Backcrosses And Cosegregation

As noted above, plants from mutagenized populations frequently carry multiple mutations. Some of these may affect the phenotype of interest. It js advisable to backcross mutant plants to their wild-type parents several times to remove extraneous mutations. Each time a mutant is crossed to wild type, one half of the mutant genome is replaced with wild-type genes. Subsequent analysis of the F2 population allows the plants that are homozygous for the recessive mutation of interest to be recovered, but does not increase the liklihood of removing unlinked secondary mutations because only one quarter of the plants will have lost such a mutation (an "improvement"), whereas one half of the plants will be heterozygous and one quarter of the plants will be homozygous for the secondary mutation. Consequently, each backcross removes half of the unlinked secondary mutations, and the probability that a particular unlinked mutation remains after n rounds of backcrossing is (l/2)n. The chance of such a mutation remaining after four rounds of back-crossing is 0.062 (i.e., 0.54). Of course, if a secondary mutation is linked to the mutation of interest, the probability of removing it in a backcross is much less than one half and approaches zero as the distance between the primary and secondary mutations decreases.

Confirmation that a phenotype of interest is due to a particular mutation can be obtained by identifying the corresponding wild-type gene, introducing that gene into mutant plants, and demonstrating that the mutant phenotype is rescued (complementation). In the case of dominant mutations, it is necessary to demonstrate that a transgene construct carrying the dominant allele transforms wild-type plants to the mutant phenotype.

If a mutant exhibits two or more phenotypes, it is usually necessary to determine whether both phenotypes result from the same mutation (pleiotropy) or from two or more different mutations. These possibilities can usually be distinguished by multiple rounds of backcrossing or by testing for cosegregation of the phenotypes, which is generally much faster.

Consider the probability (p) of phenotypes caused by two unlinked recessive mutations cosegregating. The probability that they are not caused by two unlinked, recessive mutations is 1 - p. Among the F2 progeny of a backcross to wild-type, if the two mutations are recessive and unlinked, the probability of a plant that is homozygous for one mutation (genotype aa showing phenotype "a") also being homozygous for the second mutation (genotype bb, hypothetical cause of phenotype "b") is one quarter. The probability that all of n plants that display phenotype "a" will also display phenotype "b" is l/4n. For example, the probability that two recessive phenotypes, which cosegregate among four plants, are caused by two unlinked mutations is 0.004 (i.e., 0.254); the probability that this is not true is 0.996 (i.e., 1-0.004). Thus, the phenotypes are almost certainly caused by the same mutation, or by linked mutations.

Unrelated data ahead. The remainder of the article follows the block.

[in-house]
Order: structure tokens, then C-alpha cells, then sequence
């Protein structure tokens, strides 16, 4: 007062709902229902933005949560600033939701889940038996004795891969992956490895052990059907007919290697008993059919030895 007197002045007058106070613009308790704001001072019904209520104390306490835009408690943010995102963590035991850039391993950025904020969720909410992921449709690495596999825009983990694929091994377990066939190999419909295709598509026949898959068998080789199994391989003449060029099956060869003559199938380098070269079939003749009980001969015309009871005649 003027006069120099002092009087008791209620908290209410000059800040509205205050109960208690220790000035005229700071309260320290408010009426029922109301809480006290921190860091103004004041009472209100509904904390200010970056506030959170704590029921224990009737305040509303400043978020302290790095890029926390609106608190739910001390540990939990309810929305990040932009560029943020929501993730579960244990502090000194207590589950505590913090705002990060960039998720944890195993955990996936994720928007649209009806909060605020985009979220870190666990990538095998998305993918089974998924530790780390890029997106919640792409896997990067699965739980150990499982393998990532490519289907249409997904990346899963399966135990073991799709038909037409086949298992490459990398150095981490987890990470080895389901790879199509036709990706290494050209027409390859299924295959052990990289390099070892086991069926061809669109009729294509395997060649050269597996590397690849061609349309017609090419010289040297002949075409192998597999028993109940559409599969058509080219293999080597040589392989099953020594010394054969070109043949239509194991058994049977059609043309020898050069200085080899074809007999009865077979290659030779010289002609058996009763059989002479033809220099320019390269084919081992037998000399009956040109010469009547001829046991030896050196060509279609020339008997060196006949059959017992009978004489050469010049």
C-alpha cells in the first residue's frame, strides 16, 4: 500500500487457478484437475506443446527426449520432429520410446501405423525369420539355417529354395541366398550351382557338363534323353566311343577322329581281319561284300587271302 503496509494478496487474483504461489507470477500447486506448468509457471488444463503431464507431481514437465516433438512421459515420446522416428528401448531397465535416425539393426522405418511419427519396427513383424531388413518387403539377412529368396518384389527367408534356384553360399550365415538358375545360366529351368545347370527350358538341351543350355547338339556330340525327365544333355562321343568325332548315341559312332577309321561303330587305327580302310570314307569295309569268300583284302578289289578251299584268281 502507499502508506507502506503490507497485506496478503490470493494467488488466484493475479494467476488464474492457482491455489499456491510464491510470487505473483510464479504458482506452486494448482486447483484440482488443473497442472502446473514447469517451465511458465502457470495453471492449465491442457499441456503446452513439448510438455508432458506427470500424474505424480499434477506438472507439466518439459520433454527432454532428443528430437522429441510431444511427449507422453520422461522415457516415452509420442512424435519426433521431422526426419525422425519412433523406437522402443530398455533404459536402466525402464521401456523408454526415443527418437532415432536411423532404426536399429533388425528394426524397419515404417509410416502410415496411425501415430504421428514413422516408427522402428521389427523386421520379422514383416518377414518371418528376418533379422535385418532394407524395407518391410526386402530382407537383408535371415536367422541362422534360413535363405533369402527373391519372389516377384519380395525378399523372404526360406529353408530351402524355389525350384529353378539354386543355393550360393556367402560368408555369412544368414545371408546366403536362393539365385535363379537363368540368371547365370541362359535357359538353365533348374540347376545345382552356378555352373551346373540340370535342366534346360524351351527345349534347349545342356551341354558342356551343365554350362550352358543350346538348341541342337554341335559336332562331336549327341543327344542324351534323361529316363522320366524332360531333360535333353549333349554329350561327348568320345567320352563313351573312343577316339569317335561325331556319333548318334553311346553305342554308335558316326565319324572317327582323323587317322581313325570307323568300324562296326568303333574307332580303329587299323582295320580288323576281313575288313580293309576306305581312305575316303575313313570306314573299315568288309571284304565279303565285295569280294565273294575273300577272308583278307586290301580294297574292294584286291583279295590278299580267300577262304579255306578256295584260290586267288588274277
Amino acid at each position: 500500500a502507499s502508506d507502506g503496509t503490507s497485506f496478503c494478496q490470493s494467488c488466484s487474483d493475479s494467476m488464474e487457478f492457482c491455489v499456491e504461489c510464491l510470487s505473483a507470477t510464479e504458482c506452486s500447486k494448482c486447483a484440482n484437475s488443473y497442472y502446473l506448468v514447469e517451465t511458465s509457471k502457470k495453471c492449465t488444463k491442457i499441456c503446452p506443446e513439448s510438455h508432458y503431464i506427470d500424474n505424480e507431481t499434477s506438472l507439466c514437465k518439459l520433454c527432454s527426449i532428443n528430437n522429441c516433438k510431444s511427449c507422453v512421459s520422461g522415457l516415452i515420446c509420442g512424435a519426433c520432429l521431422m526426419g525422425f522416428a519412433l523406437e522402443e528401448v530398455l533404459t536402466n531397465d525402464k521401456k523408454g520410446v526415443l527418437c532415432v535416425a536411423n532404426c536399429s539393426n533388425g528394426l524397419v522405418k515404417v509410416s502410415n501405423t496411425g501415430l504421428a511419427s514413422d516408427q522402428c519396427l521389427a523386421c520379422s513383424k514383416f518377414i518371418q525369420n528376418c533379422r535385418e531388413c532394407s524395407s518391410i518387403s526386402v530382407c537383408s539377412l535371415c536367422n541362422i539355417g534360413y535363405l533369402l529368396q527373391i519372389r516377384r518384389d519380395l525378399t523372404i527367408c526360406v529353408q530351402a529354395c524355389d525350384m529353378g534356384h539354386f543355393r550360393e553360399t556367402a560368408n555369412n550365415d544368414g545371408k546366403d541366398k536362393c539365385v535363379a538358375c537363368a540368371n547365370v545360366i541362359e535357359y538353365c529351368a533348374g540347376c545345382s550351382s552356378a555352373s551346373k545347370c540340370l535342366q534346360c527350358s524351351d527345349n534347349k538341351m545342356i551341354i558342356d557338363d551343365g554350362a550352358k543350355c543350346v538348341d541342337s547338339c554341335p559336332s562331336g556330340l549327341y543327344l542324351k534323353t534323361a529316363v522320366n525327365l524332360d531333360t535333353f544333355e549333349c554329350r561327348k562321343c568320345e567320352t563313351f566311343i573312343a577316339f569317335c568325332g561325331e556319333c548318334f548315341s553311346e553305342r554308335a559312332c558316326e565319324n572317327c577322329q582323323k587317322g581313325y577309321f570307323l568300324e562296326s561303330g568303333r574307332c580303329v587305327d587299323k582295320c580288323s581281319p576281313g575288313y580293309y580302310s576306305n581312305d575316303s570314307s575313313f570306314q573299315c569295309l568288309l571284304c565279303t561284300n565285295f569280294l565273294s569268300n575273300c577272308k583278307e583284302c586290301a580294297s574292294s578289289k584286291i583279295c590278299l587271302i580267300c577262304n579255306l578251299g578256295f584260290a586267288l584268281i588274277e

Of course, the possibility that the two phenotypes are caused by two linked mutations, rather than one single mutation, is much more difficult to exclude, with the difficulty increasing with decreasing distance between the mutations. (The probability that aa and bb will cosegregate is (1 - r)2", where r is the recombination frequency between the two genes.) Consider two genes with 1% recombination between them that are presumed to account for two phenotypes. To test this hypothesis, enough plants must be examined to be 95% confident that a recombinant has been recovered. If the recombinant has both phenotypes, then these phenotypes must be caused by a mutation in only one gene (aa); on the other hand, if one recombinant is found that lacks one of the phenotypes, then the phenotypes are caused by mutations in two genes (aa and bb).

How many plants are enough? The probability of finding a recombinant (i.e., that aa and bb will not cosegregate) is 1 - (1 - r)2n, and a 95% probability of finding a recombinant is reached when 0.95 = 1 -(0.99)2°. Solving for n yields:

In the case of insertion mutations, it is desirable to determine whether the insertion caused the mutant phenotype. The situation is complicated by the fact that insertion mutants often have insertions at more than one site. If the insertion is tracked by a dominant drug resistance phenotype, and the mutant phenotype is recessive, many plants that display the drug resistance will not display the mutant phenotype, even if one of the insertions causes the phenotype. However all plants that display the mutant phenotype must carry this insertion. If the mutant phenotype is recessive, and there is one unlinked insertion, then the probability that n plants displaying the mutant phenotype will also display drug resistance is (3/4)n, or 0.056 for 10 plants. If there are two unlinked insertions, the probability is (15/16)" or 0.040 for 50 plants.

Obviously, the possibility that a linked insertion does not cause the phenotype is much more difficult to exclude. Now that isolation of sequences adjacent to insertion sites has become straightforward, many investigators prefer to test whether a particular insertion caused the phenotype by introducing the corresponding wild-type sequence into the mutant plants and testing for complementation of the mutant defect (see Chapter 6).

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